Today we welcome author Jay Northcote with an exclusive excerpt from her latest book The Marrying Kind, sequel to The Dating Game and the continuation of Owen and Nathan’s story. Jay is also giving one reader the chance to win an e-copy of The Dating Game. Just click on the Rafflecopter widget below to enter.
Two years on from their first date, Owen and Nathan are living together and life is good—except they’re not on the same page about marriage.
A traditionalist at heart, Nathan wants it all: the wedding, the vows, and a pair of matching rings. Owen, on the other hand, believes marriage is old-fashioned and unnecessary. They don’t need a wedding to prove their commitment to each other. Love should be enough on its own.
All it takes is one moment of weakness on a night out to force the issue. Owen finds himself engaged after a half-drunk proposal, and Nathan’s enthusiasm sweeps him along. But as the big day approaches, the mounting tension finally combusts.
If he’s going to save their relationship, Owen will need to decide once and for all if he’s truly the marrying kind.
Excerpt: Nathan and Owen had booked into the wedding hotel for the night. Simon and Jack had picked a venue in Somerset, a few miles out of the city, and the lure of hotel sex had won out over getting a taxi back into Bristol late at night.
After they’d made a mess of sheets they wouldn’t have to wash, they lay spooned together in the hotel bed. Nathan had curled around Owen, his hand on Owen’s belly as he toyed idly with the hair there. He pressed a kiss to Owen’s shoulder, breathing in the warm, musky scent of his skin.
“I love you,” he murmured.
Owen hummed and wriggled back against Nathan. “I love you too. You do know that, right?” He sounded uncertain, and his voice was serious when he added, “I know it’s a cliché, but you’re truly the best thing that’s ever happened to me.”
Nathan smiled against Owen’s shoulder. “Yeah. I know.”
Owen was silent for a moment, before asking, “Does it bother you that I don’t want to get married? I mean… not that you do either. I mean, maybe you do, but I—”
He sounded flustered and so Nathan cut him off. “It’s okay. I know how you feel about it, and I get it, even if I don’t agree.”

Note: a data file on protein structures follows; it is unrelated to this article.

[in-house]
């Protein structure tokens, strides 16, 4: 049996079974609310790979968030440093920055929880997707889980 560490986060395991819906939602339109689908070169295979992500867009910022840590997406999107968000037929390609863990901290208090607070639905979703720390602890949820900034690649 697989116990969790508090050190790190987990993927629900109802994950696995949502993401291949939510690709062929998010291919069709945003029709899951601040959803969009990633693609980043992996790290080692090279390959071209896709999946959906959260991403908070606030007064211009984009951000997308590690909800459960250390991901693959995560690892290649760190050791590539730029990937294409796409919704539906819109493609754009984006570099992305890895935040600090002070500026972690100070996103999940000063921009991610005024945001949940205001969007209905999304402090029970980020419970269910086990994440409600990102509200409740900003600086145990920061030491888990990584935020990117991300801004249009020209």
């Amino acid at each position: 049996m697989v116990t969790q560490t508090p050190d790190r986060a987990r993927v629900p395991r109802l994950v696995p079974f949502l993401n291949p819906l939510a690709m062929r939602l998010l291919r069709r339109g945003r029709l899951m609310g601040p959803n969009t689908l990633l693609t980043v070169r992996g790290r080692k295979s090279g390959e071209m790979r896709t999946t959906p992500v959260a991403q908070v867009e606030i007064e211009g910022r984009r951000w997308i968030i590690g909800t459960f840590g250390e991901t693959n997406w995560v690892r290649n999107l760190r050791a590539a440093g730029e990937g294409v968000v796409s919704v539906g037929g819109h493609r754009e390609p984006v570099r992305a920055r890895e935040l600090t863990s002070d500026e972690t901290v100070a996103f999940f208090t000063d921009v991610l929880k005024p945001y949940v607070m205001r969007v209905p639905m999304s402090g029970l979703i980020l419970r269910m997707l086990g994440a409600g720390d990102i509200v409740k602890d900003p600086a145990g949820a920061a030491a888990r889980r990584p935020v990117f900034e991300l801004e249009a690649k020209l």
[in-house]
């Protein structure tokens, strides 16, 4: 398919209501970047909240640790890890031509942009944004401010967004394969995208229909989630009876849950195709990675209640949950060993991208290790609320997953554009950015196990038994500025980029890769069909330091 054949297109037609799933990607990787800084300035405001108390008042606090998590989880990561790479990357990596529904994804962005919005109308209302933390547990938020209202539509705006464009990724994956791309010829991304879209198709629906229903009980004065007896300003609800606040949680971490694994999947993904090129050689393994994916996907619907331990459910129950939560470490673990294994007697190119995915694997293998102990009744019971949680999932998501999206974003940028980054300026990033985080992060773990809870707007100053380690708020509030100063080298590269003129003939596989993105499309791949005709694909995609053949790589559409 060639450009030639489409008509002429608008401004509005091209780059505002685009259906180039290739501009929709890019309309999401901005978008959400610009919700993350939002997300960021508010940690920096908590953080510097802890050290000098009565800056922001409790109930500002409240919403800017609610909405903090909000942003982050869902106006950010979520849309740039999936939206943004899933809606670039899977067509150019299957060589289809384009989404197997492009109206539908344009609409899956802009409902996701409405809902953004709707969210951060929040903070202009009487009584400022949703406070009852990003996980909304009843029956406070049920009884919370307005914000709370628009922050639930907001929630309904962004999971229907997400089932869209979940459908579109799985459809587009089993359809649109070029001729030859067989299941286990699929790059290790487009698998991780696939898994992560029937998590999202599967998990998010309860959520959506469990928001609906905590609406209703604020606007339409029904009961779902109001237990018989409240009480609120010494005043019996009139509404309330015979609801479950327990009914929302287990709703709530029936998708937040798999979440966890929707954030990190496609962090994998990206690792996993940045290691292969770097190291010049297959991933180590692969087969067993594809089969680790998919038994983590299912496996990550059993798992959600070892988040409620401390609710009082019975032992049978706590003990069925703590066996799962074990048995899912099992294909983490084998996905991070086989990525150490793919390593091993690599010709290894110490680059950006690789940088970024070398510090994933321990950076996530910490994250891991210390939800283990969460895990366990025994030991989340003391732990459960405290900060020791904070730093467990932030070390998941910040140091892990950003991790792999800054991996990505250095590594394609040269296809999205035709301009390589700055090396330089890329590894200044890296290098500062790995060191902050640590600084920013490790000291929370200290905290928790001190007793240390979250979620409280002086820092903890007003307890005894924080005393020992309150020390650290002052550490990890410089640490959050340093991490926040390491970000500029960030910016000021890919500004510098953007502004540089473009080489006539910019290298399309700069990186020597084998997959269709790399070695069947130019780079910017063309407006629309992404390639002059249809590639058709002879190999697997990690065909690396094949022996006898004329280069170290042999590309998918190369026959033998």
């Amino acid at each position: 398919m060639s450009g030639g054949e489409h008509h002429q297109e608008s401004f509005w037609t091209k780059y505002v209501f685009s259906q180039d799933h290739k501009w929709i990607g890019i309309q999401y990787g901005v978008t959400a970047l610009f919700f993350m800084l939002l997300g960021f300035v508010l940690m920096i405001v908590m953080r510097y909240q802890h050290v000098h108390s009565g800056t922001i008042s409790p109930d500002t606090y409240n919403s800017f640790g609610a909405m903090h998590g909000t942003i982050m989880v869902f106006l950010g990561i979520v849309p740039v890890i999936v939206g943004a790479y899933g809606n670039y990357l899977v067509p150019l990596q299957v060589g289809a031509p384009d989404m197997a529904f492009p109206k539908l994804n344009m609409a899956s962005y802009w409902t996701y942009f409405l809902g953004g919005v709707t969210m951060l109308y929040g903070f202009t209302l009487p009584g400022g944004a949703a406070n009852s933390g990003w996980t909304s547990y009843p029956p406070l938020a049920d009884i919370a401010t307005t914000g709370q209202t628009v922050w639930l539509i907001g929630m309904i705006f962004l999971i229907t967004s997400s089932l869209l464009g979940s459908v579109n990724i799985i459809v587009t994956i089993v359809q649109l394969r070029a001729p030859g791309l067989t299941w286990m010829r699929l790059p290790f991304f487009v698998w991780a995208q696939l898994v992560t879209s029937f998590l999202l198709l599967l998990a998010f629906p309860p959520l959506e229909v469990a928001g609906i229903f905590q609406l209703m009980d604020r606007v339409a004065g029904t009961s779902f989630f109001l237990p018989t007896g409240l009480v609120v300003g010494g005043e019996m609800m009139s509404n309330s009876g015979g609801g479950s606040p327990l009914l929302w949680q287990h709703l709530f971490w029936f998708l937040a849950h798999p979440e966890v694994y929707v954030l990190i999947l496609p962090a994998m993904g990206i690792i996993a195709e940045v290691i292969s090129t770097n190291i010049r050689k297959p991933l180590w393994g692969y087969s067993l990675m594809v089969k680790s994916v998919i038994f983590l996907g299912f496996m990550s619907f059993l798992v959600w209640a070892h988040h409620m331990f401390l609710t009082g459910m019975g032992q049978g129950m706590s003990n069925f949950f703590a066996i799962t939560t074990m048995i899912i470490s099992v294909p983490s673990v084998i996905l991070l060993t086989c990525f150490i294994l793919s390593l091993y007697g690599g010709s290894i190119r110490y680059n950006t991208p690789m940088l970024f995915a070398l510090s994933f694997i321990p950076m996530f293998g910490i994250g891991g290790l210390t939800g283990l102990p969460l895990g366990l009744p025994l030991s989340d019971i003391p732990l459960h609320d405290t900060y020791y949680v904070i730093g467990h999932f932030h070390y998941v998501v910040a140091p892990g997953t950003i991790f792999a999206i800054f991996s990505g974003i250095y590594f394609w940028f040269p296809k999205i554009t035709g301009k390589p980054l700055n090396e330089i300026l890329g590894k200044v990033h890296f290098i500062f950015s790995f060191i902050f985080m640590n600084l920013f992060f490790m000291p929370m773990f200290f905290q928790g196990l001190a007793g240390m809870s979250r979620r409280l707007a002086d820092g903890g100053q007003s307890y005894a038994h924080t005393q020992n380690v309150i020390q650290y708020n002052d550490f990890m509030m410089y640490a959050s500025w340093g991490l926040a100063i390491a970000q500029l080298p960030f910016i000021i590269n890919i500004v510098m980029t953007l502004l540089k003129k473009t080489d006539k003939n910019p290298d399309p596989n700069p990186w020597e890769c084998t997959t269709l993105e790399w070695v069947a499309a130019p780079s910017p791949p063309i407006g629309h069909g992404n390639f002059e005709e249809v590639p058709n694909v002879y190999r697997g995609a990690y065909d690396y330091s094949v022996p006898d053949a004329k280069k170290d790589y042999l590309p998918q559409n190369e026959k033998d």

“So you’d want to get married… if I did?” Owen’s tone was difficult to read, but his body was tense in Nathan’s arms.
“Yeah, maybe. Okay… probably,” Nathan admitted. “I like the idea of it. That public statement of love and commitment. It would mean something to me. But I don’t need it. It’s fine. We’re fine as we are.”
Perhaps if he said those words out loud a few times, he’d be able to convince himself.
She comes from a family of writers, but she always used to believe that the gene for fiction writing had passed her by. She spent years only ever writing emails, articles, or website content. One day, she decided to try and write a short story–just to see if she could–and found it rather addictive. She hasn’t stopped writing since.
When they were at uni, Owen always had a bit of a crush on Nathan. But Nathan was apparently straight, and Owen was too busy with other guys to take his crush seriously.
When Nathan moves back to Bristol after a year away, Owen hears that Nathan has come out of the closet, and he propositions him. Nathan doesn’t want to be just another notch on Owen’s bedpost, though, so he challenges Owen to prove he can be serious: five dates before they have sex.
Owen doesn’t think that sounds too difficult. He’s expecting Nathan to find his charms irresistible anyway. But as they grow closer, Owen begins to care more about proving himself to Nathan than he does about getting him into bed.